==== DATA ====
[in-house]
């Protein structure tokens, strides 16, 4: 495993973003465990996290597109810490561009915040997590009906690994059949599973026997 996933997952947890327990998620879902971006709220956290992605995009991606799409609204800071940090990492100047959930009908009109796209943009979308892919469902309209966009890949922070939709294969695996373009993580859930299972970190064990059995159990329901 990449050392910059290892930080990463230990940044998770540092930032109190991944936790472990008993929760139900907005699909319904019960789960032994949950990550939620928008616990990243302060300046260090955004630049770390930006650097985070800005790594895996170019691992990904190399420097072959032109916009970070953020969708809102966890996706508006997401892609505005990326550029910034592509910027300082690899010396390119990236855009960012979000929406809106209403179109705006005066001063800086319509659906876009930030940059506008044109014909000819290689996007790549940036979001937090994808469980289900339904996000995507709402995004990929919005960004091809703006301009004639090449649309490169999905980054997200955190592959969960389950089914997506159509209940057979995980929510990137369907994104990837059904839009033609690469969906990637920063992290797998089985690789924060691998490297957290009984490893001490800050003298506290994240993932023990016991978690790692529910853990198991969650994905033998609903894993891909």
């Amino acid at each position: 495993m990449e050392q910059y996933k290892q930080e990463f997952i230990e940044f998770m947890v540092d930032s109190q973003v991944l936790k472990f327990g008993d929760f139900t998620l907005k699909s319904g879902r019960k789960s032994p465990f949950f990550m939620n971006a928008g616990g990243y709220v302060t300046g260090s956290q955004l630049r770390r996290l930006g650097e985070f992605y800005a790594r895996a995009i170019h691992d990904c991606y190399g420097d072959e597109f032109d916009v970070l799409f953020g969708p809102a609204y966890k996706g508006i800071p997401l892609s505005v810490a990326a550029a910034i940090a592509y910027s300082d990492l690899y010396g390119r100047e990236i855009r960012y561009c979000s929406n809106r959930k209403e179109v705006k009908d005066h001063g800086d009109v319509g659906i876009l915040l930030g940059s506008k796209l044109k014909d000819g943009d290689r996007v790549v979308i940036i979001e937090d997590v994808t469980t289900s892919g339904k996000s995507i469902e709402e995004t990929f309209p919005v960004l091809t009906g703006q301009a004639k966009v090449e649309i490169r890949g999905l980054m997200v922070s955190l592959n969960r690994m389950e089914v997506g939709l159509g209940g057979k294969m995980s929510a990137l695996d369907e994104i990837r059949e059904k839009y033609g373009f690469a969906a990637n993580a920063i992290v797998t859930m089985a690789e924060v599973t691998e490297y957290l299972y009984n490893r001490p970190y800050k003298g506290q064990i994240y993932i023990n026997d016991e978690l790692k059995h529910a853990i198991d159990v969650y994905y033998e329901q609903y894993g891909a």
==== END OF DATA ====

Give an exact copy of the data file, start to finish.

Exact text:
[in-house]
């Protein structure tokens, strides 16, 4: 495993973003465990996290597109810490561009915040997590009906690994059949599973026997 996933997952947890327990998620879902971006709220956290992605995009991606799409609204800071940090990492100047959930009908009109796209943009979308892919469902309209966009890949922070939709294969695996373009993580859930299972970190064990059995159990329901 990449050392910059290892930080990463230990940044998770540092930032109190991944936790472990008993929760139900907005699909319904019960789960032994949950990550939620928008616990990243302060300046260090955004630049770390930006650097985070800005790594895996170019691992990904190399420097072959032109916009970070953020969708809102966890996706508006997401892609505005990326550029910034592509910027300082690899010396390119990236855009960012979000929406809106209403179109705006005066001063800086319509659906876009930030940059506008044109014909000819290689996007790549940036979001937090994808469980289900339904996000995507709402995004990929919005960004091809703006301009004639090449649309490169999905980054997200955190592959969960389950089914997506159509209940057979995980929510990137369907994104990837059904839009033609690469969906990637920063992290797998089985690789924060691998490297957290009984490893001490800050003298506290994240993932023990016991978690790692529910853990198991969650994905033998609903894993891909």
């Amino acid at each position: 495993m990449e050392q910059y996933k290892q930080e990463f997952i230990e940044f998770m947890v540092d930032s109190q973003v991944l936790k472990f327990g008993d929760f139900t998620l907005k699909s319904g879902r019960k789960s032994p465990f949950f990550m939620n971006a928008g616990g990243y709220v302060t300046g260090s956290q955004l630049r770390r996290l930006g650097e985070f992605y800005a790594r895996a995009i170019h691992d990904c991606y190399g420097d072959e597109f032109d916009v970070l799409f953020g969708p809102a609204y966890k996706g508006i800071p997401l892609s505005v810490a990326a550029a910034i940090a592509y910027s300082d990492l690899y010396g390119r100047e990236i855009r960012y561009c979000s929406n809106r959930k209403e179109v705006k009908d005066h001063g800086d009109v319509g659906i876009l915040l930030g940059s506008k796209l044109k014909d000819g943009d290689r996007v790549v979308i940036i979001e937090d997590v994808t469980t289900s892919g339904k996000s995507i469902e709402e995004t990929f309209p919005v960004l091809t009906g703006q301009a004639k966009v090449e649309i490169r890949g999905l980054m997200v922070s955190l592959n969960r690994m389950e089914v997506g939709l159509g209940g057979k294969m995980s929510a990137l695996d369907e994104i990837r059949e059904k839009y033609g373009f690469a969906a990637n993580a920063i992290v797998t859930m089985a690789e924060v599973t691998e490297y957290l299972y009984n490893r001490p970190y800050k003298g506290q064990i994240y993932i023990n026997d016991e978690l790692k059995h529910a853990i198991d159990v969650y994905y033998e329901q609903y894993g891909a």